The present invention is a photographic element which includes a support, at least one silver halide emulsion layer, and a light-insensitive protective overcoat. The light insensitive protective overcoat includes a hydrophilic binder and polymer particles having a glass transition temperature of at least 70° C. The polymer particles are prepared by the process of mechanically forming oil-in-water droplets having a size less than 400 nm of an ethylenically unsaturated monomer having hydrophobic groups, the hydrophobic groups having a logP.sub.(calc) greater than a logP.sub.(calc) of the ethylenically unsaturated monomer by at least 1 unit in an aqueous medium. A hydrophilic colloid is added to the aqueous medium in an amount sufficient to render the polymer partice compatible with the hydrophilic binder. The droplets are polymerized to a mean size of less than 400 nm.
The present invention is also a photographic element which includes a support, at least one silver halide emulsion layer, and a light-insensitive protective overcoat. The light insensitive protective overcoat includes a hydrophilic binder and polymer particles having a glass transition temperature of at least 70° C. The polymer particles prepared by the process of mechanically forming oil-in-water droplets having a size less than 400 nm of an ethylenically unsaturated monomer having a logP.sub.(calc) greater than 4, preferably greater than 6 in an aqueous medium. A hydrophilic colloid is added to the aqueous medium in an amount sufficient to render the polymer partice compatible with the hydrophilic binder. The droplets are polymerized to a size of less than 400 nm.
Photographic elements according to this invention can differ widely in structure and composition. For example, they can vary greatly in regard to the type of the support, the number and composition of the imaging forming layers, and the kinds of auxiliary layers that are included in the elements. Typical supports include cellulose nitrate film, cellulose acetate film, poly(vinyl acetal) film, polystyrene film, poly(ethylene terephthalate) film, poly(ethylene naphthalate) film, polycarbonate film, and the like. The supports may be annealed and the thickness of the support is not critical. Support thickness of 2 to 10 mil (0.002 to 0.010 inches) can be used. The supports typically employ an undercoat or subbing layer well known in the art that comprises, for example, for polyester support a vinylidene chloride/methyl acrylate/itaconic acid terpolymer or vinylidene chloridelacrylonitrile/acrylic acid terpolymer.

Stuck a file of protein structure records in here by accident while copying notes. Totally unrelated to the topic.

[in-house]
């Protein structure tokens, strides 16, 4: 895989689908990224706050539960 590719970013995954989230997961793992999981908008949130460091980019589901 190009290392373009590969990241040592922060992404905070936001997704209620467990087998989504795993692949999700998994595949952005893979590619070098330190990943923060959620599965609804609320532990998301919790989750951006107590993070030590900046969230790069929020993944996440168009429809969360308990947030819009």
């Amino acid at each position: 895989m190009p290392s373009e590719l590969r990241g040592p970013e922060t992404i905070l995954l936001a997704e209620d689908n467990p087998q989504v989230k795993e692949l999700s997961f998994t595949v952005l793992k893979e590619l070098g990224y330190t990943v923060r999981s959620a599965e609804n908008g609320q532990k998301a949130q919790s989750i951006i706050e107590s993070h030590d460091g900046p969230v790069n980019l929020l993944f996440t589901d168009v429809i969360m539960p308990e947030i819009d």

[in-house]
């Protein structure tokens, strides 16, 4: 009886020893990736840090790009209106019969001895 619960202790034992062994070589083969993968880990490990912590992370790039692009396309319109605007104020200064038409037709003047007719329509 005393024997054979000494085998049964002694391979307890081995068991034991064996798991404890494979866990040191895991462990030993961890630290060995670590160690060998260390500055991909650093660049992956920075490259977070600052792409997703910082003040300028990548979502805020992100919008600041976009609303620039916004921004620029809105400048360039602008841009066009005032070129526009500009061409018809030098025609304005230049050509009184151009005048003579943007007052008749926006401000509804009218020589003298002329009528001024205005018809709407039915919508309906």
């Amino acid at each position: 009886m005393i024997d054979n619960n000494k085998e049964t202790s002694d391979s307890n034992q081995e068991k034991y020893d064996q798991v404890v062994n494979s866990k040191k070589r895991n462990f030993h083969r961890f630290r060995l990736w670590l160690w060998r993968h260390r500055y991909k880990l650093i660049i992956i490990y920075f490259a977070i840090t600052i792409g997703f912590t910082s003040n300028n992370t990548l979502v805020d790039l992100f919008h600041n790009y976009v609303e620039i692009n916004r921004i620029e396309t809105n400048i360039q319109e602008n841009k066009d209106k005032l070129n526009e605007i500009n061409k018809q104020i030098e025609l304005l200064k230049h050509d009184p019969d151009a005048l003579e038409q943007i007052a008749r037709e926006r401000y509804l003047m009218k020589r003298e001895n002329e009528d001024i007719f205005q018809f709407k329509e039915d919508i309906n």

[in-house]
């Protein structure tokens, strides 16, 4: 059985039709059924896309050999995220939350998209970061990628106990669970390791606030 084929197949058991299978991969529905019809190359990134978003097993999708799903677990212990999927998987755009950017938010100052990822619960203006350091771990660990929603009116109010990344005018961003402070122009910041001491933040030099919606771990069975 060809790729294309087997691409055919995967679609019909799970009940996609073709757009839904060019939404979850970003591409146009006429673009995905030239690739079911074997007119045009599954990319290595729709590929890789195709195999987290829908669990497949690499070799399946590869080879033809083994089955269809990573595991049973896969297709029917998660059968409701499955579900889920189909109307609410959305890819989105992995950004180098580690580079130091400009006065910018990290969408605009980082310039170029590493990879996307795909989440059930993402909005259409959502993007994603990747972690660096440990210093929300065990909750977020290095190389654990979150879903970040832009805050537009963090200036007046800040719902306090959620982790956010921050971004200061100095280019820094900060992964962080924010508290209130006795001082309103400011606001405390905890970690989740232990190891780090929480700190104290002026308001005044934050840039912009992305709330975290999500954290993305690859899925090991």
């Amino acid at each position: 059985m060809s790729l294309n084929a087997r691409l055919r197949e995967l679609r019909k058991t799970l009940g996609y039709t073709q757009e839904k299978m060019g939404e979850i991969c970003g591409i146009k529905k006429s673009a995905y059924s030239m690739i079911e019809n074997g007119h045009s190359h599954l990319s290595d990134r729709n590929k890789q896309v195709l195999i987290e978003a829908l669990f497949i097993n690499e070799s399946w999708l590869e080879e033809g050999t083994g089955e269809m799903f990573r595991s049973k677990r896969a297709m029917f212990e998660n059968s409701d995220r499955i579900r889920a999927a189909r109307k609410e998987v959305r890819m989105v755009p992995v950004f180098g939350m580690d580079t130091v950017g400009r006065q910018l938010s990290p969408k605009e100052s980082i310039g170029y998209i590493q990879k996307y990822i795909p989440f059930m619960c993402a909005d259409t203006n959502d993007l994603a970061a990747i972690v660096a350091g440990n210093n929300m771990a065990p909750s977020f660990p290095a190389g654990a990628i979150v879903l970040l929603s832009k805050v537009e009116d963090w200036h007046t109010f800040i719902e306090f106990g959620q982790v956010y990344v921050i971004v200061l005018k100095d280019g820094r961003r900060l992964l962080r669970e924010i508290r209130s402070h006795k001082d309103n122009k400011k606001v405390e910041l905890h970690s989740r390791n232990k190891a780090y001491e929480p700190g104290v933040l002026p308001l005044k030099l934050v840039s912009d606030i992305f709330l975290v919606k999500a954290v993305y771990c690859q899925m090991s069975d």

The photographic element of the present invention has a light-insensitive protective overcoat comprising a hydrophilic binder and polymer particles. The polymer particles in the protective overcoat in accordance with the present invention have a mean particle size of less than 400 nm and preferably less than 250 nm, and a glass transition temperature of at least 70° C. Polymer particles having a glass transition temperature less than 70° C. are not effective in preventing post process ferrotyping. The weight ratio of the polymer particle to hydrophilic binder ranges from 5:95 to 90:10, preferably from 10:90 to 50:50, and most preferably from 10:90 to 40:60. The polymer particles are prepared by the process of mechanically forming oil-in-water droplets having a mean size of less than 400 nm where the droplets comprise an ethylenically unsaturated monomer and a compound having a higher logP.sub.(calc) value than the monomer by at least one unit; or an ethylenically unsaturated monomer having a logP.sub.(calc) value greater than 4, preferably greater than 6; adding to the aqueous media an effective amount of a hydrophilic colloid, preferably subsequent to the formation of the droplets and before the commencement of the polyaddition reaction; and polymerizing the oil-in-water droplets using a free radical initiator to form solid polymer particles having a mean size essentially the same as the oil-in-water droplets.
The process of the instant invention differs from traditional suspension and emulsion polymerization. In traditional suspension polymerization, a polymerizable liquid is dispersed as droplets in a continuous aqueous medium and polymerized under continuous agitation. Normally, this process is carried out in the presence of a "granulating agent", such as a lyophilic polymer (starch, natural gums, polyvinyl alcohol, or the like) or an insoluble fine powder such as calcium phosphate. These granulating agents help to obtain a dispersion of droplets of the polymerizable liquid but do not provide sufficient stabilization of the dispersion so that the dispersed droplets are stable in the absence of agitation. Therefore, in the suspension polymerization method, it is necessary to carry out the polymerization under continuous high energy mechanical agitation, since otherwise extensive coalescence of the droplets will occur, with separation of a bulk phase of water-immiscible, polymerizable material or the formation of large amounts of coagulum. Because the process depends on the details of the shear field in the reactor and on the changing viscosity of the polymerizing dispersed phase, it is difficult to control reproducibly, it is not readably scaleable, and it gives broad particle size distributions (PSD).